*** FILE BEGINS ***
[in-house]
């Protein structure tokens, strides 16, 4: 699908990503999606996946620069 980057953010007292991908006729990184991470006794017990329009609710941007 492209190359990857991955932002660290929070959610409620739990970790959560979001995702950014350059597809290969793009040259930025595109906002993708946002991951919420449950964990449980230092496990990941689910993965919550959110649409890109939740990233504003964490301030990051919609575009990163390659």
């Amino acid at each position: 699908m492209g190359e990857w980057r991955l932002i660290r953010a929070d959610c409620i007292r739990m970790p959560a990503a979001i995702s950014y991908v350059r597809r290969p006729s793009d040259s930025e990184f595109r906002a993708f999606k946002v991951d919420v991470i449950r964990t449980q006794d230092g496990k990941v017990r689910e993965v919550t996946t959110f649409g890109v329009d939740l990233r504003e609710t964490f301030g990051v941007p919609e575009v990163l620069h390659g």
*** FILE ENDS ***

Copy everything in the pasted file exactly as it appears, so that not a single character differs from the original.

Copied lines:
[in-house]
């Protein structure tokens, strides 16, 4: 699908990503999606996946620069 980057953010007292991908006729990184991470006794017990329009609710941007 492209190359990857991955932002660290929070959610409620739990970790959560979001995702950014350059597809290969793009040259930025595109906002993708946002991951919420449950964990449980230092496990990941689910993965919550959110649409890109939740990233504003964490301030990051919609575009990163390659």
């Amino acid at each position: 699908m492209g190359e990857w980057r991955l932002i660290r953010a929070d959610c409620i007292r739990m970790p959560a990503a979001i995702s950014y991908v350059r597809r290969p006729s793009d040259s930025e990184f595109r906002a993708f999606k946002v991951d919420v991470i449950r964990t449980q006794d230092g496990k990941v017990r689910e993965v919550t996946t959110f649409g890109v329009d939740l990233r504003e609710t964490f301030g990051v941007p919609e575009v990163l620069h390659g």